When financial theft is committed by an employee of a company, it’s considered embezzlement. These cases can happen at all levels of business: Everything from the cashier stealing money from the cash register to the executive stealing from corporate accounts are forms of embezzlement. It’s important to understand how these laws work if you’ve been charged with this type of financial crime.
Defending yourself against embezzlement charges
In many cases, embezzlement is what’s known as a white-collar crime, which is the term for offenses that are nonviolent and financially motivated. The statutes that define the legal rules of embezzlement are in Texas Penal Code, Title 7, Chapter 31. In order for a person to be charged, the prosecution has to prove that property was truly appropriated by the defendant beyond a reasonable doubt. Property may be either goods or money. Prosecutors must also show that it was the defendant’s intent to keep the property out of the hands of its rightful owner without that owner’s knowledge or consent. Some of the most popular defenses in embezzlement cases include:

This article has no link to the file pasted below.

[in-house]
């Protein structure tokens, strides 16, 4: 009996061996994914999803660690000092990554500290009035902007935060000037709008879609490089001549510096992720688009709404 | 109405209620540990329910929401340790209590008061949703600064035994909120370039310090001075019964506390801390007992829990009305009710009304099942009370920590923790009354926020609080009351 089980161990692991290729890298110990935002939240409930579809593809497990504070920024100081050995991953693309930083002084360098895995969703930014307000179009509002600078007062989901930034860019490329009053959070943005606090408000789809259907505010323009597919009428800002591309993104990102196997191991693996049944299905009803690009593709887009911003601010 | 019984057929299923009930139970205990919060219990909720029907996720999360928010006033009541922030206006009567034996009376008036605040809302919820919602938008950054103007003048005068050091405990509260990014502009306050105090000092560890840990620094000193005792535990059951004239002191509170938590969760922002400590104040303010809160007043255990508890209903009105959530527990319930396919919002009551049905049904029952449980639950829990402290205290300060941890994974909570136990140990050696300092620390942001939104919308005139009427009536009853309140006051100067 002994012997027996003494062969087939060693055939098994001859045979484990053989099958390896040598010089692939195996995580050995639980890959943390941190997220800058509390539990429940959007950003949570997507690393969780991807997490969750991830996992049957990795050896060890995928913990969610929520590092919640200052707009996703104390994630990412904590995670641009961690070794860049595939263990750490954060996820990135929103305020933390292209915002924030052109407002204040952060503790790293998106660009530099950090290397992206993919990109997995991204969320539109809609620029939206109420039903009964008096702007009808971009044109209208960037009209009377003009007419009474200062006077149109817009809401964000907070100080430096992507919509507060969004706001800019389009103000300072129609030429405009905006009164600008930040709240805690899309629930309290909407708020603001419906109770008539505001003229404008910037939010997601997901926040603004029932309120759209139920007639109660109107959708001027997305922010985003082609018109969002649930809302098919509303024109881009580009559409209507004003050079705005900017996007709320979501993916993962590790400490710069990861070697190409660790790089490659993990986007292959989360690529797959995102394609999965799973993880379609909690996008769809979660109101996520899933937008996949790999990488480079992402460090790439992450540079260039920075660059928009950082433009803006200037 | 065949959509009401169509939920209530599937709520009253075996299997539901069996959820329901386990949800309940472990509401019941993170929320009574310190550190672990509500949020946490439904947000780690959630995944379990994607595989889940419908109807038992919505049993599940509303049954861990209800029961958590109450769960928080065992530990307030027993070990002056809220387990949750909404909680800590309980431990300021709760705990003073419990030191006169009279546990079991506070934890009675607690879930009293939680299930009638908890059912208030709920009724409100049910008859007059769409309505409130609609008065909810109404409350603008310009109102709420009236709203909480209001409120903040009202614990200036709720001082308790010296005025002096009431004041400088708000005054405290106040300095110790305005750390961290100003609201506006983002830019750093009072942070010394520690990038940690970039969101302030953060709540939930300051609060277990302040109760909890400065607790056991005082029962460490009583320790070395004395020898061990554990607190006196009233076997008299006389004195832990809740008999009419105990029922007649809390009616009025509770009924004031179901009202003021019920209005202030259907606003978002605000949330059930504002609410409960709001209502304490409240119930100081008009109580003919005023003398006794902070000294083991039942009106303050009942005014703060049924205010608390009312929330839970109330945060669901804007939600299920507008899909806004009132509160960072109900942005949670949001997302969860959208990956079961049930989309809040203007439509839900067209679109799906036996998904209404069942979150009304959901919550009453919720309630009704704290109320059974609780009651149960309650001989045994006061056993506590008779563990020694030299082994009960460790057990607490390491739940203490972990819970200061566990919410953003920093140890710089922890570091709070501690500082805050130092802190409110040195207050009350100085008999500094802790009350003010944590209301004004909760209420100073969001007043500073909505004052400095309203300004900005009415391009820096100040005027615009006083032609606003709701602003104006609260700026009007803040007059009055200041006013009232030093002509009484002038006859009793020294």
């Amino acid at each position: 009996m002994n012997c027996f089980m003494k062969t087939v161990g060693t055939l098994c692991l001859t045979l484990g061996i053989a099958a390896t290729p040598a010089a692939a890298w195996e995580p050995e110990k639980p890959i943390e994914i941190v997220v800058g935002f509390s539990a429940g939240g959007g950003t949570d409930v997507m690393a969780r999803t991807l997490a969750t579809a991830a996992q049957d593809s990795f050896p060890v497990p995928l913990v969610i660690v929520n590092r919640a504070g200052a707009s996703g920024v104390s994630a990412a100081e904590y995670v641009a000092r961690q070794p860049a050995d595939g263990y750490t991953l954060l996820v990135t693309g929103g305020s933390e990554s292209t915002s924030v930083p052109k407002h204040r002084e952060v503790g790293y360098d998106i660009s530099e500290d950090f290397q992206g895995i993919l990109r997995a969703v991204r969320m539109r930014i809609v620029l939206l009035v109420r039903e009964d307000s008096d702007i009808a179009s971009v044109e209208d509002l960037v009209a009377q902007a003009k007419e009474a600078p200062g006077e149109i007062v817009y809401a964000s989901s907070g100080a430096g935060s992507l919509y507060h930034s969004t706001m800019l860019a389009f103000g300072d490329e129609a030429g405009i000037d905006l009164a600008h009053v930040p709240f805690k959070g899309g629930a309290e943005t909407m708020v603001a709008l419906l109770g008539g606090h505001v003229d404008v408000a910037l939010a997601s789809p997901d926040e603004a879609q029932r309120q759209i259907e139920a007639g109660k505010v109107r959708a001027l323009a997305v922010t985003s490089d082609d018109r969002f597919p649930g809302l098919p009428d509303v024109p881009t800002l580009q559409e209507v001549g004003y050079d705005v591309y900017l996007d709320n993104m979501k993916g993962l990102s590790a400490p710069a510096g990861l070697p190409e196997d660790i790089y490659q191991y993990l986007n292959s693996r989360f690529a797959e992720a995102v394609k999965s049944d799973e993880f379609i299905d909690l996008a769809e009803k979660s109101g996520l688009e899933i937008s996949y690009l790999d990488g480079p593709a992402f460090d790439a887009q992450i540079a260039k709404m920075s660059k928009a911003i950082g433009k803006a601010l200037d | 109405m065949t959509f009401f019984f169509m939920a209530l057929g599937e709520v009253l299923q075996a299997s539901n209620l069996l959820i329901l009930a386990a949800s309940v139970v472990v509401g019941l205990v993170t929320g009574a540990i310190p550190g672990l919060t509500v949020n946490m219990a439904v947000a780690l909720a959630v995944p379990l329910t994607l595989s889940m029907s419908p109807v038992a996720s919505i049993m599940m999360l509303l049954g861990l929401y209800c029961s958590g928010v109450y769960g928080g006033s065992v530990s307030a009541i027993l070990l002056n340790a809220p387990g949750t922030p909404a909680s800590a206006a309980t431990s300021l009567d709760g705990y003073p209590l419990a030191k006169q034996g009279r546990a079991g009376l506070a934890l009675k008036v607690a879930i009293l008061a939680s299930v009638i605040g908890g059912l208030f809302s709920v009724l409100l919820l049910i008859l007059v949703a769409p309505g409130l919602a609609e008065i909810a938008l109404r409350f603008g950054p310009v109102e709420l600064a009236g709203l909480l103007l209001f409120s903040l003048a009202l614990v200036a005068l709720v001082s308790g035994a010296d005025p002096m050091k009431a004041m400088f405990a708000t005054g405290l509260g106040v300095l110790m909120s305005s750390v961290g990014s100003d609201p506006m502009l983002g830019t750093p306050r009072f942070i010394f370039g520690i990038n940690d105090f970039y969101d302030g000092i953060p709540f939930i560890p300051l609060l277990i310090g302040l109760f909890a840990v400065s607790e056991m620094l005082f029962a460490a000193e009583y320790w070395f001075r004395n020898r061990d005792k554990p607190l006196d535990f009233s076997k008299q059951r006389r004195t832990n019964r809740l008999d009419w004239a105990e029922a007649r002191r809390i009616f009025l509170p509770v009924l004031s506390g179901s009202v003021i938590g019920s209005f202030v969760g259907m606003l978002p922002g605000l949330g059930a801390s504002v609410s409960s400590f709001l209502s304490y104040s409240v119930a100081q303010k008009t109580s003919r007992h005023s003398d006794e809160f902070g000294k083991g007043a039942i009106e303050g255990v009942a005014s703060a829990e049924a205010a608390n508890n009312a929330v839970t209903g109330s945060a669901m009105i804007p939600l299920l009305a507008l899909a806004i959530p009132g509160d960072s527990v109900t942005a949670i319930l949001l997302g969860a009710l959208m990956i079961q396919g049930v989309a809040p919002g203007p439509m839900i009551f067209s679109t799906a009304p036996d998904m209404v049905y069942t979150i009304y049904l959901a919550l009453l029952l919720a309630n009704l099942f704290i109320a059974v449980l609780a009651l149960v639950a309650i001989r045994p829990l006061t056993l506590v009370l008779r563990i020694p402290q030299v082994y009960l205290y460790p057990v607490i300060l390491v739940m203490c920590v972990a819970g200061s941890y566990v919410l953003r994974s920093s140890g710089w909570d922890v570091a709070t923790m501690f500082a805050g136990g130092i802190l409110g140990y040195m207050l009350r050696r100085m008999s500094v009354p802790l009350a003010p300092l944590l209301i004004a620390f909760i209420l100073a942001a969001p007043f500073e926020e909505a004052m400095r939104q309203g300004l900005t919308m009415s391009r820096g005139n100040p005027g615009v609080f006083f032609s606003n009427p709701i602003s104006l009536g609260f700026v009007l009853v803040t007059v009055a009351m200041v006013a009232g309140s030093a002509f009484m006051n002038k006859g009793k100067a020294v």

• Consent from the property’s owner
• Lack of intention to keep the property from its owner
• An honest mistake
The best defense for this type of white-collar crime depends on the conditions around the crime and the type of alleged embezzlement that occurred. Someone who is accused of stealing money by making errant alterations to company accounting books to hide income, also known as “cooking the books,” might be most defensible as a human error.
Embezzlement is a serious financial crime that happens in a range of different ways. Accused individuals should be aware of how the law treats embezzlement to present the strongest possible case in court.